Solar System's First Interstellar Immigrant Spotted By Astronomers
Currently nestling in Jupiter's orbit, the former exo-asteroid was given the catchy name (514107) 2015 BZ509.
Jupiter's Representative Image (Image: NASA / SwRI / MSSS / Gerald Eichstädt / Seán Doran)
Astronomers have spotted an asteroid, the first known permanent immigrant to our Solar System, a discovery that may reveal important problems of planet formation, solar system evolution, and possibly the origin of life itself. Currently nestling in Jupiter's orbit, the former exo-asteroid was given the catchy name (514107) 2015 BZ509. It is the second alien rock to cause a stir in recent months - after 'Oumuamua' arrived in our own solar system, but then flew out the other side.
While all of the planets in our Solar System, and the vast majority of other objects as well, travel around the Sun in the same direction, 2015 BZ509 is different as it moves in the opposite direction in what is known as a "retrograde" orbit, the astronomers revealed in the paper published in Monthly Notices of the Royal Astronomical Society: Letters. "How the asteroid came to move in this way while sharing Jupiter's orbit has until now been a mystery," said lead author Fathi Namouni, from the University of Nice Sophia Antipolis in France.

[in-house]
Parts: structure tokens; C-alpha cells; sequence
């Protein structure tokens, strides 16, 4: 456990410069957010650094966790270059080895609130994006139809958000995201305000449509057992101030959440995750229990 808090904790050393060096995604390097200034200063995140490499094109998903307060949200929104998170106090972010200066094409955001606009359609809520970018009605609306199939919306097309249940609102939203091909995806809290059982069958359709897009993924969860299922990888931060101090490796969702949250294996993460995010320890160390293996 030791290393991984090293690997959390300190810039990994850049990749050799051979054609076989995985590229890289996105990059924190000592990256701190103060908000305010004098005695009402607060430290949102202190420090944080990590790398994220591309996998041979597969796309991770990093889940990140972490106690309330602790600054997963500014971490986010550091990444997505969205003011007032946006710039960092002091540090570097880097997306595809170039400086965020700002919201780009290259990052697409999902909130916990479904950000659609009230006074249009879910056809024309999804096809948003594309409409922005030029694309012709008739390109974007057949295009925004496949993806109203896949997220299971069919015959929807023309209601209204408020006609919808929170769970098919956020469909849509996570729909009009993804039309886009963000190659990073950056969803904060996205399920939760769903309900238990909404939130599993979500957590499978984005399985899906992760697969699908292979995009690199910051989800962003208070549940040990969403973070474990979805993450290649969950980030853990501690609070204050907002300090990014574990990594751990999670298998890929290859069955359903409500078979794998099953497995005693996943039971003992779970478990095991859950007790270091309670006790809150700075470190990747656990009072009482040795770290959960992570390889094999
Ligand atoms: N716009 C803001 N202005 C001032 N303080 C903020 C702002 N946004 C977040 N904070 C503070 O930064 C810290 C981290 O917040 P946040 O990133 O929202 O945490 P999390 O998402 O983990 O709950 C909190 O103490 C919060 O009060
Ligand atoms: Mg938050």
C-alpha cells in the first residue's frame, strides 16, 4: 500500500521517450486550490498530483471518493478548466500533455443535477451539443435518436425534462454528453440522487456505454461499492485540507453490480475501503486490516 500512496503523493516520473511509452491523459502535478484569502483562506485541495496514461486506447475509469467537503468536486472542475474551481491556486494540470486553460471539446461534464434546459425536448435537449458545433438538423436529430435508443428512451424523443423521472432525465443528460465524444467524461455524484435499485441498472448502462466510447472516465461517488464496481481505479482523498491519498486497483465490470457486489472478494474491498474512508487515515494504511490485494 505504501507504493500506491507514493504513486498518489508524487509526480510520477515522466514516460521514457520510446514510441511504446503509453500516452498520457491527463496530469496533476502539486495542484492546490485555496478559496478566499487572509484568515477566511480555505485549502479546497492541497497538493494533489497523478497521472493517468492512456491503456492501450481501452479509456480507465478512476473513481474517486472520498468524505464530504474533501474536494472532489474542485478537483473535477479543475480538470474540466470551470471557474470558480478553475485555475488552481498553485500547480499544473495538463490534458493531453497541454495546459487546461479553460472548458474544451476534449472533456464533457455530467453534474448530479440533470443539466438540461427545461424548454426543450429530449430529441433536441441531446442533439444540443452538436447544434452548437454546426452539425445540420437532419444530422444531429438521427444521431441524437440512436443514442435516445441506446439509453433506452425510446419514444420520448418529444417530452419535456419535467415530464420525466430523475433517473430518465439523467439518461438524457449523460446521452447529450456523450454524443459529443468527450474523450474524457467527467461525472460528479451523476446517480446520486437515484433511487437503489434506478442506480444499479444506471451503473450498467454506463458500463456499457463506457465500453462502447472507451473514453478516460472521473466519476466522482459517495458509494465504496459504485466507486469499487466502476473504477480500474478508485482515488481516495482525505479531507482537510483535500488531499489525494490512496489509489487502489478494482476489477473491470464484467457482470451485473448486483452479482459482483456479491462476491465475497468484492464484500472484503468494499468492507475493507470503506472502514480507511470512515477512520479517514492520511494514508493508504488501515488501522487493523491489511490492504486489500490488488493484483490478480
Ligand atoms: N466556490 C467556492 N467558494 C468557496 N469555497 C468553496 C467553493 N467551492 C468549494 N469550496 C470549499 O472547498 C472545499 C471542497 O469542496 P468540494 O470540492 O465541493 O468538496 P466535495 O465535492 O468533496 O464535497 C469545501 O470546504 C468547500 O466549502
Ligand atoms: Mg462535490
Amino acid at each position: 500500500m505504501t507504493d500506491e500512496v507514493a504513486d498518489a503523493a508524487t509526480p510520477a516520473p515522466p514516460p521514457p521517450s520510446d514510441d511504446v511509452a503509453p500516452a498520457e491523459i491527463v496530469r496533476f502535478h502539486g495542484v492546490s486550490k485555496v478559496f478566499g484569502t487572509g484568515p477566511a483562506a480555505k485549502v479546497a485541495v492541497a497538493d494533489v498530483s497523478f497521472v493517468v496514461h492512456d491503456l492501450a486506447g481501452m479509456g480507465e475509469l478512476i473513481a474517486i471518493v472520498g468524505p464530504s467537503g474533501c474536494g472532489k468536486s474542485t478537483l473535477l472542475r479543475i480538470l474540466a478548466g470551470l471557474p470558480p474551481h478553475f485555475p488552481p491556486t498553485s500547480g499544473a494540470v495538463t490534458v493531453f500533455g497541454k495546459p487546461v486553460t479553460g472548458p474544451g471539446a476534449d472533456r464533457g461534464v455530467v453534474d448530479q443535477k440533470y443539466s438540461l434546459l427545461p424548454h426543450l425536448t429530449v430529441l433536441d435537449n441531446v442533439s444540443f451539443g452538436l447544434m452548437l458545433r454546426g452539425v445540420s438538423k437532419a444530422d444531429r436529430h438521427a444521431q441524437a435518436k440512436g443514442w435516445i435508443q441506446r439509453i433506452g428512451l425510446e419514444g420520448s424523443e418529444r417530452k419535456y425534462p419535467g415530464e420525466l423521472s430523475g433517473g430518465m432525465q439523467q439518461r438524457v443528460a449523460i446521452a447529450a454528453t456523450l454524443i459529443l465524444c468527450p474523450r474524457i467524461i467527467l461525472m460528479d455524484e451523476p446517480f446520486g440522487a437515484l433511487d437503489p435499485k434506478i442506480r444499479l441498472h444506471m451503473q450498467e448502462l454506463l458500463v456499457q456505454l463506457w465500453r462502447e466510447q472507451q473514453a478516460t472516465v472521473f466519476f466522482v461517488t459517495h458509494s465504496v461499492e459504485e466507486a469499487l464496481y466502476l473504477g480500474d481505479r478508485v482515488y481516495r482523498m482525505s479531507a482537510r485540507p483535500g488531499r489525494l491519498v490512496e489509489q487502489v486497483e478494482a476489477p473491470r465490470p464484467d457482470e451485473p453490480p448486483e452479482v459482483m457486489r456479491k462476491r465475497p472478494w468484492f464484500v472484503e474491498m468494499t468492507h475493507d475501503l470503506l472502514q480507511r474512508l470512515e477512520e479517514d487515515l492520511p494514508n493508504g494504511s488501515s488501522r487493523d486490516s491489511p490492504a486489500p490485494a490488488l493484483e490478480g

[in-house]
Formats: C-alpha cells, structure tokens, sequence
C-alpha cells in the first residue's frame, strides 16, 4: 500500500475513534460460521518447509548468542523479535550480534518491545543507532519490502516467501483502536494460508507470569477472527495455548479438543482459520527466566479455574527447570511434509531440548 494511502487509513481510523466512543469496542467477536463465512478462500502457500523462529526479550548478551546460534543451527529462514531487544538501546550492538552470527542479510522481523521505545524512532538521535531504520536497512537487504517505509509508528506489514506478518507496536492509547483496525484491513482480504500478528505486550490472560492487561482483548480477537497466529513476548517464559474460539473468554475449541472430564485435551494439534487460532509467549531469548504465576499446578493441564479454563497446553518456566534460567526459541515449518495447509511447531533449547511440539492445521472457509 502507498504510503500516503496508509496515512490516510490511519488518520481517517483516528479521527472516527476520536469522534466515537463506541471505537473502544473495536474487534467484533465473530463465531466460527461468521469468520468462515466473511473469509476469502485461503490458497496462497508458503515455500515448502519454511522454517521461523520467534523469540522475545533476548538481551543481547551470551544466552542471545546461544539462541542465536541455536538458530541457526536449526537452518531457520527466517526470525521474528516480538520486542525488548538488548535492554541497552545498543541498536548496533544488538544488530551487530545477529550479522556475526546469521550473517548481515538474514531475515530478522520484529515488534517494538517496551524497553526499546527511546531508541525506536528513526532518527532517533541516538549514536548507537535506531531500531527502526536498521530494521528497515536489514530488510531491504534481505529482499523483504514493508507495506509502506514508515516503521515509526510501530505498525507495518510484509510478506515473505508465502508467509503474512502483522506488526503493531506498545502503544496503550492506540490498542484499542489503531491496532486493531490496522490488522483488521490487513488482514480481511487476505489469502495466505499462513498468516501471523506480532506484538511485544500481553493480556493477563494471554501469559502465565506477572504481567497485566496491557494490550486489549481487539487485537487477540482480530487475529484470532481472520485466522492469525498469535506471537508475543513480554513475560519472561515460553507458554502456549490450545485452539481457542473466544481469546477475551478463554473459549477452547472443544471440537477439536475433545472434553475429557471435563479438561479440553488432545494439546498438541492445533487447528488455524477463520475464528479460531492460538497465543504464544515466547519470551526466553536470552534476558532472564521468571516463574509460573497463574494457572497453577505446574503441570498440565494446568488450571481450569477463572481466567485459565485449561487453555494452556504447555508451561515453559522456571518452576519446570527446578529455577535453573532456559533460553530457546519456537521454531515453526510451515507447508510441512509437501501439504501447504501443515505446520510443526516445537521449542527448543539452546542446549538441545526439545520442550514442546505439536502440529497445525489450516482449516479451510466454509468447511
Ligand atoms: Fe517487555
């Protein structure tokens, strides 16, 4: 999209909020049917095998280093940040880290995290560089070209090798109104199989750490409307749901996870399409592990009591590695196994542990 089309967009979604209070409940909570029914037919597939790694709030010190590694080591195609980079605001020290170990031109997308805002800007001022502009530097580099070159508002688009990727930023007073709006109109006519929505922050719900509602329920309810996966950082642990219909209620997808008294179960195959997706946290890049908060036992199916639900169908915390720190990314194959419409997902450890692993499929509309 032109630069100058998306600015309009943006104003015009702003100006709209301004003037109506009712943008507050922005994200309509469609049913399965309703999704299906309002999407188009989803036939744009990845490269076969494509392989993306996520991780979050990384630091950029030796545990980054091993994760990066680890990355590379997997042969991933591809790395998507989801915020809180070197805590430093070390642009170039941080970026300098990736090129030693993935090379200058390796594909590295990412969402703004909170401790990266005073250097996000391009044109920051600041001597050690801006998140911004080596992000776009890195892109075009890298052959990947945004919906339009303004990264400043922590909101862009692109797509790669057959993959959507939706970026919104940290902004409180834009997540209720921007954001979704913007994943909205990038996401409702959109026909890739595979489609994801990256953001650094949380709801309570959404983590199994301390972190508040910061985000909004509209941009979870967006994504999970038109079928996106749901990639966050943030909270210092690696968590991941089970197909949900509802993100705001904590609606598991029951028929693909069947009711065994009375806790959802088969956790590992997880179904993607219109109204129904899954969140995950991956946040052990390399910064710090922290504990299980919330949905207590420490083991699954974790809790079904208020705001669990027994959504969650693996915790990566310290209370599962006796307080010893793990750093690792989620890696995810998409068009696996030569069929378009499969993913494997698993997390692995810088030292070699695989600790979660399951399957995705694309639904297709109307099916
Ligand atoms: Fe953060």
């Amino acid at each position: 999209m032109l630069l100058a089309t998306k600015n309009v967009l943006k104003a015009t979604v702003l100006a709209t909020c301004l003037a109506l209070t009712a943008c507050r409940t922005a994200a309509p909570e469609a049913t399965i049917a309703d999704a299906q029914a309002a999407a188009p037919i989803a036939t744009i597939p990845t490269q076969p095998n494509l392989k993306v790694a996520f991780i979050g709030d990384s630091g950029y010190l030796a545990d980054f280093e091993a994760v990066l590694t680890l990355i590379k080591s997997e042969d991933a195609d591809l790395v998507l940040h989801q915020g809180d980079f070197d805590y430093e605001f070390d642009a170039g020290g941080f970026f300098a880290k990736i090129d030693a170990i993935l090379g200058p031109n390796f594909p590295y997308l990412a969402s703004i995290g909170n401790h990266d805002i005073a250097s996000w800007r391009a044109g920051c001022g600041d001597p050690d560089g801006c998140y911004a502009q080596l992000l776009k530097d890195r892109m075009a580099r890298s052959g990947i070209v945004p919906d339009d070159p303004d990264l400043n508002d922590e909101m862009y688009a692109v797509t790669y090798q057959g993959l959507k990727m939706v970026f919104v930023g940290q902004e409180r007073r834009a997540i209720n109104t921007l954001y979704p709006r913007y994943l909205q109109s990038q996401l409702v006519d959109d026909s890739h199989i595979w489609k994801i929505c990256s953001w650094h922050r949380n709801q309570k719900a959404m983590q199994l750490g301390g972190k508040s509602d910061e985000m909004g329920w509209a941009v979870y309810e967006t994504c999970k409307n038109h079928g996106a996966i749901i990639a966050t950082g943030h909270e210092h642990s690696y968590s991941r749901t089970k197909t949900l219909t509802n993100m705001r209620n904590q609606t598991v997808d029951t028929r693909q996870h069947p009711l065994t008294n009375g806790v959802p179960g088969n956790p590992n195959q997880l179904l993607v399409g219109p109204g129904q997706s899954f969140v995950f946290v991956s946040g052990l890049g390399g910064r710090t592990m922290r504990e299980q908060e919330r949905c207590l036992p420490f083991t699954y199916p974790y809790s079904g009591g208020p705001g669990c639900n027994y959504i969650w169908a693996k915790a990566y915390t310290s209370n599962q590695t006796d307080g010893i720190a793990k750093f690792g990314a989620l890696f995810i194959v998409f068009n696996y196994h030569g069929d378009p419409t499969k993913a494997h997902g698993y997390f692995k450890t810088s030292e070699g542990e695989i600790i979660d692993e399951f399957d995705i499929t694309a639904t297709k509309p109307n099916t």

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"If 2015 BZ509 were a native of our system, it should have had the same original direction as all of the other planets and asteroids, inherited from the cloud of gas and dust that formed them," Namouni added. To find the origin of the asteroid, the team ran simulations to trace the location of 2015 BZ509 right back to the birth of our Solar System, 4.5 billion years ago when the era of planet formation ended. These show that 2015 BZ509 has always moved in this way, and so could not have been there originally and must have been captured from another system.
"Asteroid immigration from other star systems occurs because the Sun initially formed in a tightly-packed star cluster, where every star had its own system of planets and asteroids," said Helena Morais, from the Sao Paulo State University in Brazil.
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"The close proximity of the stars, aided by the gravitational forces of the planets, help these systems attract, remove and capture asteroids from one another," she noted. Understanding exactly when and how 2015 BZ509 settled in the Solar System provides clues about the Sun's original star nursery, and about the potential enrichment of our early environment with components necessary for the appearance of life on Earth.
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